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Nadaka, Contemporary Indian and World Music

     
Nadaka, My Story

AUROVILLE TODAY

May 01, 2002 - Allen Herbert

D.H.Lawrence once described the way a novel works as the process by which "the reader's sympathy flows and recoils". The basic building blocks of music may be equally simple, and yet what enormous variations in rhythm, texture, melody can be generated by gifted musicians.

Nadaka's music is impossible to classify. While a short caption on the back of the Living Colours describes this album as "an acoustic fusion of Indian classical with a contemporary feel" it is so much more than a fusion which suggests absorption; Here we find different traditions; Hindustani, Carnatic, Jazz--meshing seamlessly without losing their distinctness. We're in a unique zone where a traditional sitar introduction leads into Western-style guitar rhythms, where the flute can be quick-flight Carnatic one moment, smoky jazz the next; where the violin and the guitar can be percussive or achingly fragile, the tabla or Mridangam an almost solid wall of sound or a solitary questing voice. The different musical textures play off one another, interweave, the musical traditions cross-pollinate, as the music builds, holds climatically, before the violin, flute or guitar once again flies free like the soul refusing imprisonment in form.

Each piece in Living Colours is based upon a traditional raga. 'Caprice', an interpretation of the Surya Raga, is one of the most successful interpretations. Like a day dawning, it begins with Balasai's meditative silver flute introduction, then the violin sounds the awakening of the earth, echoed high above by the flute before the warmer, richer tones of the guitar break in, to be counter-pointed by flute and plangent sitar. A pause, then the meditative tone gives way to the urgent staccato of the violin shades of 'Rite of Spring'--as the insects and bees begin humming. Guitar, tabla and flute pick up the urgency of myriad life awakening, first expressing their different identities, then weaving their notes together.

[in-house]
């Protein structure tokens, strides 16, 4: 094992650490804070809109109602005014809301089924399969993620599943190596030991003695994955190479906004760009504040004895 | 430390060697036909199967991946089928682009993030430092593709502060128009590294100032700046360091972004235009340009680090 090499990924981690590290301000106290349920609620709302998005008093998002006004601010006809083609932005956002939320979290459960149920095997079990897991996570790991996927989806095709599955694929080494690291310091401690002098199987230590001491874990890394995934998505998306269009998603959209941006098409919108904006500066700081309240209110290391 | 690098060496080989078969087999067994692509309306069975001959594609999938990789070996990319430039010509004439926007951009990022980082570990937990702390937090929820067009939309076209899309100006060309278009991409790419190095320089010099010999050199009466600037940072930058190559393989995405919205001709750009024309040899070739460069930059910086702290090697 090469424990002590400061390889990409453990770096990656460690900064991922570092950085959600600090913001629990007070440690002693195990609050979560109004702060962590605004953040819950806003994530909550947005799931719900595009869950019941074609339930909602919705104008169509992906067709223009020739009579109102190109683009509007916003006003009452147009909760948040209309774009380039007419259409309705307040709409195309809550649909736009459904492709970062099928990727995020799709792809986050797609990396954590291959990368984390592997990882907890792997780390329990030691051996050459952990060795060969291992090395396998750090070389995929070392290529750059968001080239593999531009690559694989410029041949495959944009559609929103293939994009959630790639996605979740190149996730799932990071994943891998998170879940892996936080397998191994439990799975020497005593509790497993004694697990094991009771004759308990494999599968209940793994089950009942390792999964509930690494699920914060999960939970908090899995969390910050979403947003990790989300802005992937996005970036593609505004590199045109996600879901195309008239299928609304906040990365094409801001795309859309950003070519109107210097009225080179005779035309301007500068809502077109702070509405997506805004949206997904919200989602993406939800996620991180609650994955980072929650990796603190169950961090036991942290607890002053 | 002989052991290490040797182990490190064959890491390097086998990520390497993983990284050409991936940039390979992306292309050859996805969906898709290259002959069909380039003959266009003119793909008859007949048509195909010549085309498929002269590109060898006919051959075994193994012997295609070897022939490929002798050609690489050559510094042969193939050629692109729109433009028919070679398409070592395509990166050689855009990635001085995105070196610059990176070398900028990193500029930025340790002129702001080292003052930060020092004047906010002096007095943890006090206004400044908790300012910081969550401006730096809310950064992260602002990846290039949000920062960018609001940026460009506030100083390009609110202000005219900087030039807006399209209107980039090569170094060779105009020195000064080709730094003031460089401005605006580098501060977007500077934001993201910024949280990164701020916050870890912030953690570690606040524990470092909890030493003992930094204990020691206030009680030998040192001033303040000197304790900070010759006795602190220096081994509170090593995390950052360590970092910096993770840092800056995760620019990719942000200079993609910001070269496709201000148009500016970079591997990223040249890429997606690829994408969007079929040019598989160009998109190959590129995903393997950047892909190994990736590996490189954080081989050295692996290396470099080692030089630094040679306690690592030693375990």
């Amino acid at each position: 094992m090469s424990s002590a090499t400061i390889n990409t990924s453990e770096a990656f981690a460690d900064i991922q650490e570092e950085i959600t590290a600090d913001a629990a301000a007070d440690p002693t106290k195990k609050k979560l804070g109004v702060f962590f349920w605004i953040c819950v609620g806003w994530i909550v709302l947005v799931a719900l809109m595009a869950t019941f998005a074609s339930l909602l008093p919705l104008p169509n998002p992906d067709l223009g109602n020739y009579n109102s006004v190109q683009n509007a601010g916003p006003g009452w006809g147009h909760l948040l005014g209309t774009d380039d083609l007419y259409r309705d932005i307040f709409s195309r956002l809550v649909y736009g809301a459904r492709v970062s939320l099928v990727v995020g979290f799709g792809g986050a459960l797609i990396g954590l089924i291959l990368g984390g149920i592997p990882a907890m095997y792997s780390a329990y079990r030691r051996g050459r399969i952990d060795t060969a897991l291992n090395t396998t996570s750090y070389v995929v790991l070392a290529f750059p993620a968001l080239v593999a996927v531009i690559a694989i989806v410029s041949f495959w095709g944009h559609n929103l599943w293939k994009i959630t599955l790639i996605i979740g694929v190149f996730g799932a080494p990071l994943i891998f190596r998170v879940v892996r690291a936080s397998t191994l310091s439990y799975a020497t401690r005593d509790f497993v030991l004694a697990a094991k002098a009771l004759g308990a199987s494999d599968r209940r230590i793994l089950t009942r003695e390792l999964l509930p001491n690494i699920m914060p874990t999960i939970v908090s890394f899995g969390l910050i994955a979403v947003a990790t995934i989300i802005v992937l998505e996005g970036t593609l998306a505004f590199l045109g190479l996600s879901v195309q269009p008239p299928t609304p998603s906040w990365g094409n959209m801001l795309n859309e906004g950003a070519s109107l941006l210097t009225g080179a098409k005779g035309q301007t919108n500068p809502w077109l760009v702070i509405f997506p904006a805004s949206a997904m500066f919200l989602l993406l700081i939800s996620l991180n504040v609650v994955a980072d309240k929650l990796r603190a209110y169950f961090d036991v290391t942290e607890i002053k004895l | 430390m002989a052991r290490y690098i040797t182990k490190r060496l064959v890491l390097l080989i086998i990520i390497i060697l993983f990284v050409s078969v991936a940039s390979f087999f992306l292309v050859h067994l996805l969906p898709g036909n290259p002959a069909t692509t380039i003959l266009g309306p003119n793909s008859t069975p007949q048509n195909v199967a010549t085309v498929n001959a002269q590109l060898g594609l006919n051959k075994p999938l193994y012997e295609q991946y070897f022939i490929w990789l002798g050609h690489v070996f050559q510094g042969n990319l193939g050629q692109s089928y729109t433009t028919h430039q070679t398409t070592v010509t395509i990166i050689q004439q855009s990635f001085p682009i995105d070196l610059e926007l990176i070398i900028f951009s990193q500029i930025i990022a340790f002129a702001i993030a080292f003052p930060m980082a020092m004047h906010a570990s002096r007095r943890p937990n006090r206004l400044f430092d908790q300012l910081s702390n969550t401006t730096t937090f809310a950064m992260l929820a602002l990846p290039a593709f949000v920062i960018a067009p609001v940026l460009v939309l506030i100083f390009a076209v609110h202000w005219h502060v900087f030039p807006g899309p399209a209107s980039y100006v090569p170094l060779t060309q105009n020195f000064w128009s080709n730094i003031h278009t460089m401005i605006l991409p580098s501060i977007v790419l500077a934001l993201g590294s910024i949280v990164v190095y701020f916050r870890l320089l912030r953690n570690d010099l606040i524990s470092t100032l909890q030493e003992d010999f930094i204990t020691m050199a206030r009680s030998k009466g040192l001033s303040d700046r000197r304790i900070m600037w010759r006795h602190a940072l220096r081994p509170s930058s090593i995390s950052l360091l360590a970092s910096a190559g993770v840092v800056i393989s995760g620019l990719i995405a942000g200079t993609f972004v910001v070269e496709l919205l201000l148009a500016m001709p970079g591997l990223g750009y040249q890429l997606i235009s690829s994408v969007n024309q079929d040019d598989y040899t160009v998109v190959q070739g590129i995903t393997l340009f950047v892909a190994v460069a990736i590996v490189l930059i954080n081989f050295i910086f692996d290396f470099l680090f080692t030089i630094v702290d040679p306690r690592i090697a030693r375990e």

'Hamsa Leela', 'Rangavati' and 'Surya Shakti' are equally remarkable in the way the texture of the music varies between density and light threads, meditation and affirmation, journey and arrival. 'Chakra', based upon the Chakravakam Raga, is a series of brief solos showcasing the various instruments. Some of the solos notably the guitar and flute solos are fine, yet, in the context of the CD as a whole, perhaps 'Chakra' represents a certain loss of dynamism and multi-layered richness. Living Colours concludes with the brief, exquisite 'Shanti', an early-hours rendition of 'Natai Bairavi Raga'. It made me realize what fun these musicians were having in eluding, albeit temporarily, the meshes of tradition.


 
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